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This came to my mind after I learned the following from this question:

where T : struct

We, C# developers, all know the basics of C#. I mean declarations, conditionals, loops, operators, etc.

Some of us even mastered the stuff like Generics, anonymous types, lambdas, LINQ, ...

But what are the most hidden features or tricks of C# that even C# fans, addicts, experts barely know?

Here are the revealed features so far:


Keywords

Attributes

Syntax

Language Features

Visual Studio Features

Framework

Methods and Properties

Tips & Tricks

  • Nice method for event handlers by Andreas H.R. Nilsson
  • Uppercase comparisons by John
  • Access anonymous types without reflection by dp
  • A quick way to lazily instantiate collection properties by Will
  • JavaScript-like anonymous inline-functions by roosteronacid

Other

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296 Answers 296

I was reading thru the book "Pro ASP.NET MVC Framework" (APress) and observed something the author was doing with a Dictionary object that was foreign to me.

He added a new Key/Value Pair without using the Add() method. He then overwrote that same Key/Value pair without having to check if that key already existed. For example:

Dictionary<string, int> nameAgeDict = new Dictionary<string, int>();
nameAgeDict["Joe"] = 34;      // no error. will just auto-add key/value
nameAgeDict["Joe"] = 41;      // no error. key/value just get overwritten
nameAgeDict.Add("Joe", 30);   // ERROR! key already exists

There are many cases where I don't need to check if my Dictionary already has a key or not and I just want to add the respective key/value pair (overwriting the existing key/value pair, if necessary.) Prior to this discovery, I would always have to check to see if the key already existed before adding it.

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In addition to duncansmart's reply, also extension methods can be used on Framework 2.0. Just add an ExtensionAttribute class under System.Runtime.CompilerServices namespace and you can use extension methods (only with C# 3.0 of course).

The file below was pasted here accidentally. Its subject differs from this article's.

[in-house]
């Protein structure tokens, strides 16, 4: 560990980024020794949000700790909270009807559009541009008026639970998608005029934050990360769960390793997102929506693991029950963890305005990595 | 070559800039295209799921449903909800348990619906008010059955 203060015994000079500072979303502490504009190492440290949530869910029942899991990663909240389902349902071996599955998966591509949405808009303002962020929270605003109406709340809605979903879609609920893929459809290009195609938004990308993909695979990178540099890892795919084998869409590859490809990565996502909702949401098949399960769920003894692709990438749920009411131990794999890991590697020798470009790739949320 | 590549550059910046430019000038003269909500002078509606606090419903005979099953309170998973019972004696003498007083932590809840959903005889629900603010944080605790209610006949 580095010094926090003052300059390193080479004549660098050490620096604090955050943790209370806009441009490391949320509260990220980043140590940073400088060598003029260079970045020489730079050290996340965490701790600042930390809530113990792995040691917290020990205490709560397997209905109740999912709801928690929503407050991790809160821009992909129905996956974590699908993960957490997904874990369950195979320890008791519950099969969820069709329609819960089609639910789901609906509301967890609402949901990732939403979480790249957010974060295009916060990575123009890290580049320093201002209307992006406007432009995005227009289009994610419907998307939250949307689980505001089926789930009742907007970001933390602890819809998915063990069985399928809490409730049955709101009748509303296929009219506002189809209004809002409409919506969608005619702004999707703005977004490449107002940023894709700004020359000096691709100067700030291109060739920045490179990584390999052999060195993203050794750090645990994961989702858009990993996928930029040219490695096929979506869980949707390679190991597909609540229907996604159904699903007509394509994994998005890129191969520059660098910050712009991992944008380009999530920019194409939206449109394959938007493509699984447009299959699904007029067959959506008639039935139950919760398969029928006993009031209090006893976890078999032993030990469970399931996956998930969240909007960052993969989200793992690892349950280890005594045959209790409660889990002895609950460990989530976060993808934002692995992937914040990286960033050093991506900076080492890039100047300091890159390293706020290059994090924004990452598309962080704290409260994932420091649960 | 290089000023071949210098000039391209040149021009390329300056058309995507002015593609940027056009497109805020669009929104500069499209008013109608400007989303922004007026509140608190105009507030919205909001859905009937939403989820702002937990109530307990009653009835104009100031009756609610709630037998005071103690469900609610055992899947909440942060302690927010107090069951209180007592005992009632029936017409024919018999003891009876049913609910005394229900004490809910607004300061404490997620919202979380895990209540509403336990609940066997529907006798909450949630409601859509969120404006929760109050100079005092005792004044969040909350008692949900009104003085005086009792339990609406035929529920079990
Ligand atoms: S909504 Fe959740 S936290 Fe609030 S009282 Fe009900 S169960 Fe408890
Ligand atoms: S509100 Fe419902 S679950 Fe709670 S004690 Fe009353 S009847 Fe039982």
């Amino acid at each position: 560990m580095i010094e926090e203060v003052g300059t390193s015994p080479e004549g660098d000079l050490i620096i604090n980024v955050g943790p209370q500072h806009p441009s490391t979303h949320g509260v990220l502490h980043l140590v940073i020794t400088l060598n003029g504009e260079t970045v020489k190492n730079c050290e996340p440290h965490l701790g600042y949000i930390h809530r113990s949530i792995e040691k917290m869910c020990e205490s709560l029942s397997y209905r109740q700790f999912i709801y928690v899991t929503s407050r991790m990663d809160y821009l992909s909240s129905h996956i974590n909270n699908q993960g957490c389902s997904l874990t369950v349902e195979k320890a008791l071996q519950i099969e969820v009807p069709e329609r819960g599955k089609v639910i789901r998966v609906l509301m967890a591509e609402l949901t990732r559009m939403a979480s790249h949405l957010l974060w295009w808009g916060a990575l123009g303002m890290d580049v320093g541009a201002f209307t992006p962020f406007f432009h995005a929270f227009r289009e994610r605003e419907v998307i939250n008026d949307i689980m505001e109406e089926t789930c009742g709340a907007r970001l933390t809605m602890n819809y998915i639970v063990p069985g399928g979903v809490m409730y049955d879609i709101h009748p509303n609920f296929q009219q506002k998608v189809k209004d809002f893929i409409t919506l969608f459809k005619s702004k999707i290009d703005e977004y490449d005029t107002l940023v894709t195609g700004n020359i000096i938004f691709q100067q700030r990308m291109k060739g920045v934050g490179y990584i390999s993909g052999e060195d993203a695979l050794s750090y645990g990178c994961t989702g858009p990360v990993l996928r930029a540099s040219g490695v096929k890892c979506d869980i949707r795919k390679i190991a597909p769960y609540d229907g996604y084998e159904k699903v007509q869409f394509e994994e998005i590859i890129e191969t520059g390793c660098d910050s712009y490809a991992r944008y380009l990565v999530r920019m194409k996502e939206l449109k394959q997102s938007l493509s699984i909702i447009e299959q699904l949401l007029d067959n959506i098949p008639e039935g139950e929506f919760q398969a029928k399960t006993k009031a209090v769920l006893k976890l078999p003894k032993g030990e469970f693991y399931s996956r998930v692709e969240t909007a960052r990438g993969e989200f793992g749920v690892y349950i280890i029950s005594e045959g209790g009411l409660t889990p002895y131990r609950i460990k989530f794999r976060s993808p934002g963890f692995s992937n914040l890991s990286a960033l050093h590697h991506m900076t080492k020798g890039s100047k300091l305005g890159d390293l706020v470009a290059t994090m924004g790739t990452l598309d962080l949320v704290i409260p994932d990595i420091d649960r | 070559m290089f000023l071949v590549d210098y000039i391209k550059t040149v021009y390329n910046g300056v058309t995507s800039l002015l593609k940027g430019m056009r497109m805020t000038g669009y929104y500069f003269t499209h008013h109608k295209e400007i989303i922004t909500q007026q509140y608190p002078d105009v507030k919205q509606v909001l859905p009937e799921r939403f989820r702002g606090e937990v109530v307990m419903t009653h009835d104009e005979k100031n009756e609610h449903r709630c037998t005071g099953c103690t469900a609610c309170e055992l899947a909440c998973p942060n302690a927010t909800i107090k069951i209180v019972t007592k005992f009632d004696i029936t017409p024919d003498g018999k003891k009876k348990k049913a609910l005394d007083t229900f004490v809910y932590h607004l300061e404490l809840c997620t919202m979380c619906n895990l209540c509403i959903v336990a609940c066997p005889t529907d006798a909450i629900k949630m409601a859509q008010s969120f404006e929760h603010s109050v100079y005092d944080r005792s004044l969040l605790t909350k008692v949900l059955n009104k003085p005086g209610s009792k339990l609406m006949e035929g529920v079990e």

namespace System.Runtime.CompilerServices
{
    public class ExtensionAttribute : Attribute
    { 
    }
}
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Not sure if this one has been mentioned or not (11 pages!!)

But the OptionalField attribute for classes is amazing when you are versioning classes/objects that are going to be serialized.

http://msdn.microsoft.com/en-us/library/ms229752(VS.80).aspx

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Regarding foreach: It does not use 'duck typing', as duck typing IMO refers to a runtime check. It uses structural type checking (as opposed to nominal) at compile time to check for the required method in the type.

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1  
yeah duck typing should be reserved for full dynamics IMHO too; however: foreach does use duck typing in that it will coerce .NET 1.1 (non-generic) GetEnumerator() iterators for you at runtime (this happens to be both a pitfall and the reason for Cast<> to be so convenient). –  sehe Mar 24 '11 at 0:32

You type "prop" and then press [TAB] twice, it generates useful code for your properties and can speed your typing.

I know this works in VS 2005 (I use it) but I don´t know in previous versions.

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5  
this is a feature of the IDE –  BlackTigerX Sep 16 '08 at 19:55
3  
ctor can be used to create a constructor –  Bhaskar Jul 1 '09 at 8:49

@Brad Barker

I think if you have to use nullable types, it's better to use Nullable<.T> rather than the question mark notation. It makes it eye-achingly obvious that magic is occurring. Not sure why anyone would ever want to use Nullable<.bool> though. :-)

Krzysztof Cwalina (one of the authors of Framwork Design Guidlines) has a good post here: http://blogs.msdn.com/kcwalina/archive/2008/07/16/Nullable.aspx

And Mike Hadlow has a nice post on Nullability Voodoo

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In reading the book on development of the .NET framework. A good piece of advice is not to use bool to turn stuff on or off, but rather use ENums.

With ENums you give yourself some expandability without having to rewrite any code to add a new feature to a function.

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new modifier

Usage of the "new" modifier in C# is not exactly hidden but it's not often seen. The new modifier comes in handy when you need to "hide" base class members and not always override them. This means when you cast the derived class as the base class then the "hidden" method becomes visible and is called instead of the same method in the derived class.

It is easier to see in code:

public class BaseFoo
{
    virtual public void DoSomething()
    {
        Console.WriteLine("Foo");
    }
}

public class DerivedFoo : BaseFoo
{
    public new void DoSomething()
    {
        Console.WriteLine("Bar");
    }
}

public class DerivedBar : BaseFoo
{
    public override void DoSomething()
    {
        Console.WriteLine("FooBar");
    }
}

class Program
{
    static void Main(string[] args)
    {
        BaseFoo derivedBarAsBaseFoo = new DerivedBar();
        BaseFoo derivedFooAsBaseFoo = new DerivedFoo();